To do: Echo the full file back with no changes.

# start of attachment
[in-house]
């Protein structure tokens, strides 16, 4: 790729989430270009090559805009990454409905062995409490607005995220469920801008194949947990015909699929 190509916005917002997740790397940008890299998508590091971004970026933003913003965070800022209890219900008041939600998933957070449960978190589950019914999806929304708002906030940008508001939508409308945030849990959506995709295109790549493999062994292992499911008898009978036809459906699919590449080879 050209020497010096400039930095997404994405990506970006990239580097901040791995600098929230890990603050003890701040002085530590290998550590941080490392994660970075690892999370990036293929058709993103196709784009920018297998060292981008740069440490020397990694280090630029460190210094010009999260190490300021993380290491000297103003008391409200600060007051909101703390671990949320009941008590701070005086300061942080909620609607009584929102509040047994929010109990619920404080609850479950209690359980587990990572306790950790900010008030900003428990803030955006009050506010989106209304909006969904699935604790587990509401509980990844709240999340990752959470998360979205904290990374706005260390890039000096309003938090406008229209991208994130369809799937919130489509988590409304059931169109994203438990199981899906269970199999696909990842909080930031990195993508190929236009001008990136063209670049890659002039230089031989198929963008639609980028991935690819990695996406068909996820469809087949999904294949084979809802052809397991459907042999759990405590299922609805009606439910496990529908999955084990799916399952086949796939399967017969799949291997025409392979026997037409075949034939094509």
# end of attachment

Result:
[in-house]
């Protein structure tokens, strides 16, 4: 790729989430270009090559805009990454409905062995409490607005995220469920801008194949947990015909699929 190509916005917002997740790397940008890299998508590091971004970026933003913003965070800022209890219900008041939600998933957070449960978190589950019914999806929304708002906030940008508001939508409308945030849990959506995709295109790549493999062994292992499911008898009978036809459906699919590449080879 050209020497010096400039930095997404994405990506970006990239580097901040791995600098929230890990603050003890701040002085530590290998550590941080490392994660970075690892999370990036293929058709993103196709784009920018297998060292981008740069440490020397990694280090630029460190210094010009999260190490300021993380290491000297103003008391409200600060007051909101703390671990949320009941008590701070005086300061942080909620609607009584929102509040047994929010109990619920404080609850479950209690359980587990990572306790950790900010008030900003428990803030955006009050506010989106209304909006969904699935604790587990509401509980990844709240999340990752959470998360979205904290990374706005260390890039000096309003938090406008229209991208994130369809799937919130489509988590409304059931169109994203438990199981899906269970199999696909990842909080930031990195993508190929236009001008990136063209670049890659002039230089031989198929963008639609980028991935690819990695996406068909996820469809087949999904294949084979809802052809397991459907042999759990405590299922609805009606439910496990529908999955084990799916399952086949796939399967017969799949291997025409392979026997037409075949034939094509």